The Kulshan Chorus stands behind dancers from Kuntz & Company. // Photo by Ali Raetz
By Ali Raetz
Audience members watched with teary eyes as the Kulshan Chorus and professional dancers performed a concert intended to bring awareness to sexual assault and the #MeToo movement.
The concert, “Breaking Silence,” was held at Bellingham High School on Saturday, May 12.
The first half of the concert featured music describing one woman’s experience with sexual violence. Her story was woven together through song, narration and dance performed by three professional dancers.
The first song of the concert shed light on the stories of sexual violence that often go unsaid.
“We sing for all the souls that do not complain,” said a lyric from “How Can I Cry?” by Moira Smiley. “We sing for all the silent people.”
Audience member Harriet Markell said the concert was a masterpiece. She thought it powerfully conveyed the message of how important it is to come together and share stories.
Dancers from local professional dance company Kuntz and Company contorted their bodies to mimic being stricken and beaten in the first half of the concert. The choir echoed in song behind them.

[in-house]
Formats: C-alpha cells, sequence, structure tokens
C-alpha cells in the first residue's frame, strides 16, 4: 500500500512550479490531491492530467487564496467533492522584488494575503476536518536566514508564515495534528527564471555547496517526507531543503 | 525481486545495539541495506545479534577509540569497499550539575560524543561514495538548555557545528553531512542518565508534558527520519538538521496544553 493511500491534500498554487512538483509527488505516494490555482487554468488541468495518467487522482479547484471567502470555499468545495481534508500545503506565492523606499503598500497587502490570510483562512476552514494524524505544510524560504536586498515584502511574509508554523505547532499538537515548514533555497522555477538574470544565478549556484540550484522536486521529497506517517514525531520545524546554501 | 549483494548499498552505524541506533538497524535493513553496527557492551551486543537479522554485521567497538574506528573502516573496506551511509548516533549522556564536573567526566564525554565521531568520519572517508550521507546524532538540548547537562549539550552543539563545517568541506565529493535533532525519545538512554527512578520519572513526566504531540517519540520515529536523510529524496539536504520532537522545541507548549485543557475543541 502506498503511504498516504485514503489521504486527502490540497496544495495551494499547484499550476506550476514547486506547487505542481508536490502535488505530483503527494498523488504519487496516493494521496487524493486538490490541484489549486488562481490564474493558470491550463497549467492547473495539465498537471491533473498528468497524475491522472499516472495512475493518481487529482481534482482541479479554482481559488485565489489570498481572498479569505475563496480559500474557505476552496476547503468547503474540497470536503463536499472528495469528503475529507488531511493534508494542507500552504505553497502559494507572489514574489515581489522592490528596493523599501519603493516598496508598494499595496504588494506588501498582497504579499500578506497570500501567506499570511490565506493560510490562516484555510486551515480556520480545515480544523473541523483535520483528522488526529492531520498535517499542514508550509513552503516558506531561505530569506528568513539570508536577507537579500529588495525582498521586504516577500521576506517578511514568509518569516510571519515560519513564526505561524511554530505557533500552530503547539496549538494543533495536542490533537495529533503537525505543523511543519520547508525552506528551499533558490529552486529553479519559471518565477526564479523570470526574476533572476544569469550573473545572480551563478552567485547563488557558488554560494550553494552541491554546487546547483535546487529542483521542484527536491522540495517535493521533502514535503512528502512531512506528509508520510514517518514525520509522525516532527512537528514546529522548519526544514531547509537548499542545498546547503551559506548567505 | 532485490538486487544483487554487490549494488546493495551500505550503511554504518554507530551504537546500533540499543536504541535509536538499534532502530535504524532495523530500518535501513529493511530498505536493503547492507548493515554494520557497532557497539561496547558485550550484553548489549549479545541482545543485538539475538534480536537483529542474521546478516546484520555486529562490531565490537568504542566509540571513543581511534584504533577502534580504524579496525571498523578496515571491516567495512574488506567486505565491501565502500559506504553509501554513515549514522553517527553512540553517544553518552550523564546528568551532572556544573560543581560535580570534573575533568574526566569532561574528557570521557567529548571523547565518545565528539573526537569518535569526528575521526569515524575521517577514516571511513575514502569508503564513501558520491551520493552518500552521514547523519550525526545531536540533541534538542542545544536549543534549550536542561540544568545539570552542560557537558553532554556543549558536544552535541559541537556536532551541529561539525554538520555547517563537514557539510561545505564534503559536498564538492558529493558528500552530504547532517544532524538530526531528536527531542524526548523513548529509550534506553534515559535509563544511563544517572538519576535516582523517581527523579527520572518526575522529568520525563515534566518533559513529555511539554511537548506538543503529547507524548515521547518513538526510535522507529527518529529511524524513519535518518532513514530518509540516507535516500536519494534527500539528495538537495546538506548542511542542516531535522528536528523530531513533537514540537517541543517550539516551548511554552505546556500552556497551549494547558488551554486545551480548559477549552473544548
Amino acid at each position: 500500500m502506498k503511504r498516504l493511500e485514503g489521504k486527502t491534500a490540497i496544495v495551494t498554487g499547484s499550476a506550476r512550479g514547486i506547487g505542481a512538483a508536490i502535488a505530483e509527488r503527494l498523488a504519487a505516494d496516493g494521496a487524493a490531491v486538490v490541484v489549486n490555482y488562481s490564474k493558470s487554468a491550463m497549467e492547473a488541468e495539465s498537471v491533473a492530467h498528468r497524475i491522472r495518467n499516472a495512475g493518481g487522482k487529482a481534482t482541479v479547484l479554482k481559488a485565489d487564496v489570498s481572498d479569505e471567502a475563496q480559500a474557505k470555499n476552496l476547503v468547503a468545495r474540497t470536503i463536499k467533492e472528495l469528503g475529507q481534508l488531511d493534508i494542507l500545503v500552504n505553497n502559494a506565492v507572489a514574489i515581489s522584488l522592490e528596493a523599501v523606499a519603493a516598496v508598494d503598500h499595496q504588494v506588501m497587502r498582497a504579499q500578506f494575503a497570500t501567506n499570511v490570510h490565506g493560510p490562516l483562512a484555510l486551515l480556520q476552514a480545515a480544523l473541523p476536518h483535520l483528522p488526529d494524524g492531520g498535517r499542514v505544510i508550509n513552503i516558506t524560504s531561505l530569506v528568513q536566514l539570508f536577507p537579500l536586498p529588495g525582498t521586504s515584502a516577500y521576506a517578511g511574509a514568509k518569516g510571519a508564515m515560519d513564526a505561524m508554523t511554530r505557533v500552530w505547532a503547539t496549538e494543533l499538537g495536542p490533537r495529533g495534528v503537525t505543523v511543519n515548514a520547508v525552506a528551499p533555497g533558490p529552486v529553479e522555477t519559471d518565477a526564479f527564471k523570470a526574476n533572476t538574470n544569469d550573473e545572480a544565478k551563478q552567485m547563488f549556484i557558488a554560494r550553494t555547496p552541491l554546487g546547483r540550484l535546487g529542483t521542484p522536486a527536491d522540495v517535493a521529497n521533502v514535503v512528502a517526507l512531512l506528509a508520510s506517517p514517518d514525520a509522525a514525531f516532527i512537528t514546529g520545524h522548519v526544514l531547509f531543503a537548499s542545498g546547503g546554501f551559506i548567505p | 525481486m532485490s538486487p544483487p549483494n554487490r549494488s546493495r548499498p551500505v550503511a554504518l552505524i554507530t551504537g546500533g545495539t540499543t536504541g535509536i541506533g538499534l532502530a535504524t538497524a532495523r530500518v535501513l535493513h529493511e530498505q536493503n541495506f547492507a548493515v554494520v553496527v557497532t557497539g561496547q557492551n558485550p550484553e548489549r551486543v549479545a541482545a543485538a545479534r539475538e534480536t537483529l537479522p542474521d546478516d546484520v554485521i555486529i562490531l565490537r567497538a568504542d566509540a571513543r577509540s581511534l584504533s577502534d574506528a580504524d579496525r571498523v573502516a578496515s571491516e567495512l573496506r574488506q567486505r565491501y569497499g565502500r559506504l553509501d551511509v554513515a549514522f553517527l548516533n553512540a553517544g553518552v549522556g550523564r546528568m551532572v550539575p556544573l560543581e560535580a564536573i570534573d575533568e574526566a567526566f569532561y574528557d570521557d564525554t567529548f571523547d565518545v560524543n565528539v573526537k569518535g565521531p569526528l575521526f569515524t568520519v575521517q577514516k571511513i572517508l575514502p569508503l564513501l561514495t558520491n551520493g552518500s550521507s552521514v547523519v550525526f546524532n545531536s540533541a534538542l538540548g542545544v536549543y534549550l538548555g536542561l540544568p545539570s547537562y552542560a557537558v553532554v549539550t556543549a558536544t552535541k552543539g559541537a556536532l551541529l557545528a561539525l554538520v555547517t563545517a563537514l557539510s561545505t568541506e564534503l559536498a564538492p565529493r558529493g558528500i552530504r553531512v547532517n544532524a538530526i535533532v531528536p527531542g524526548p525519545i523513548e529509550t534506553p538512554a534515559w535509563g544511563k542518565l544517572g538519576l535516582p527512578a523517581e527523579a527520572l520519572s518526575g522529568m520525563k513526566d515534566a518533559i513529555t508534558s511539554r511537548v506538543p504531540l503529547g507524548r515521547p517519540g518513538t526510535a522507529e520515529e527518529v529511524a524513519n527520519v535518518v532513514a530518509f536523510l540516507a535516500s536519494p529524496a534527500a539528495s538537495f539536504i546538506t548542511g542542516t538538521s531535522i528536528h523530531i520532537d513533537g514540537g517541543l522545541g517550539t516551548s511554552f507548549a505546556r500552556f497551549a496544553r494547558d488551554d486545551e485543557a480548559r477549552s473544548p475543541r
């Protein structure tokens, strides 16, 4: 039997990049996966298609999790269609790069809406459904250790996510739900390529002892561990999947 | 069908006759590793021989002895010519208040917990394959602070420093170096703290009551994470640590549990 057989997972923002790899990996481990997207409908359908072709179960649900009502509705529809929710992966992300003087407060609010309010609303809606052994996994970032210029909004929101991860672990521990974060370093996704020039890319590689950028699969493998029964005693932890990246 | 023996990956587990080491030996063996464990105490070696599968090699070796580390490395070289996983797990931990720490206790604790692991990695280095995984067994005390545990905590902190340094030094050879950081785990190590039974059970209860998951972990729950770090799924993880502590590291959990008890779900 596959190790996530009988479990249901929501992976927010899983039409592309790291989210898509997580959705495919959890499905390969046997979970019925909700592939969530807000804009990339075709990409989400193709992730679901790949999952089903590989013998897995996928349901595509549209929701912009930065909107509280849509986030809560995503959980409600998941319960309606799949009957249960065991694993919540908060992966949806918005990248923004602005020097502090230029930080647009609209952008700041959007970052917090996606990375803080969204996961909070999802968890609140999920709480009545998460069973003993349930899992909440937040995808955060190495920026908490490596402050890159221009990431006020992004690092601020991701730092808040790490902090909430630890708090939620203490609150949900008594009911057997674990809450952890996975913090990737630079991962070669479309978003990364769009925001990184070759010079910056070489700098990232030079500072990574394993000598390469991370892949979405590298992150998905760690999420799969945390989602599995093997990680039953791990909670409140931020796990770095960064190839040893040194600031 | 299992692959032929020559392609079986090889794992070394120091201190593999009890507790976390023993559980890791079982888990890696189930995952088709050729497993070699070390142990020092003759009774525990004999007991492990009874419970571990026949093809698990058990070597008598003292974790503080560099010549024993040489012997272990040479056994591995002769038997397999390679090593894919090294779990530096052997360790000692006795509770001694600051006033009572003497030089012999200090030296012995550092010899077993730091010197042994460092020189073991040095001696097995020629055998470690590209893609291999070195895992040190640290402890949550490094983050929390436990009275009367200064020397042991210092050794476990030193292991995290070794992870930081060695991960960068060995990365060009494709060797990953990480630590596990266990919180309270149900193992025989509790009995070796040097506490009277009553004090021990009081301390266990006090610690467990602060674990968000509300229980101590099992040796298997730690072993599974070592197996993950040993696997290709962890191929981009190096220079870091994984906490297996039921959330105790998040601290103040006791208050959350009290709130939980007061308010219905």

Kristy Gill, the rehearsal pianist for the chorus, said she appreciated collaborating with the dancers.
“The dancers and choreography add one more layer of power to evoke emotion,” she said.
Before intermission, the 120-person choir sang “I can’t keep quiet, no, I won’t keep quiet,” in the song “Quiet” by MILCK.
This song marked a shift in the concert as the second half initiated a call to action for change, said Dustin Willetts, the artistic director and conductor of Kulshan Chorus.
Willetts said the latter half of the show intended to foster hope and dig deeper into the audience’s “joy centers.”
“Just by being here, we are changing the world,”
Willetts said his goal with the concert was to make a difference in at least one person’s life. He said if he could do that, the extensive work and time that went into making the concert happen would all be worth it.
Willetts’ goal for the concert was for audiences to “use what [their] passion is to further the kind of world [they] want to see.”
The idea for this concert started out as a tiny seed two years ago and was influenced over time by what was going on in society, Willetts said. As the #MeToo movement started, the choir decided to go ahead with the project and Willetts said he incorporated a lot of suggestions from the women in the choir.
The community choir collaborated for the first time with two organizations in Bellingham that advocate for women’s rights and healthy relationships, the Whatcom Dispute Resolution Center and Domestic Violence and Sexual Assault Services. Twenty percent of the ticket proceeds from the two performances benefited the organizations.
The music not only represented the stories of #MeToo and sexual violence, but provided an alternate way to start important conversation regarding this subject, said Jessica Heck, development director for DVSAS.
“The community is ready to have this conversation,” she said. “Just by being here, we are changing the world.”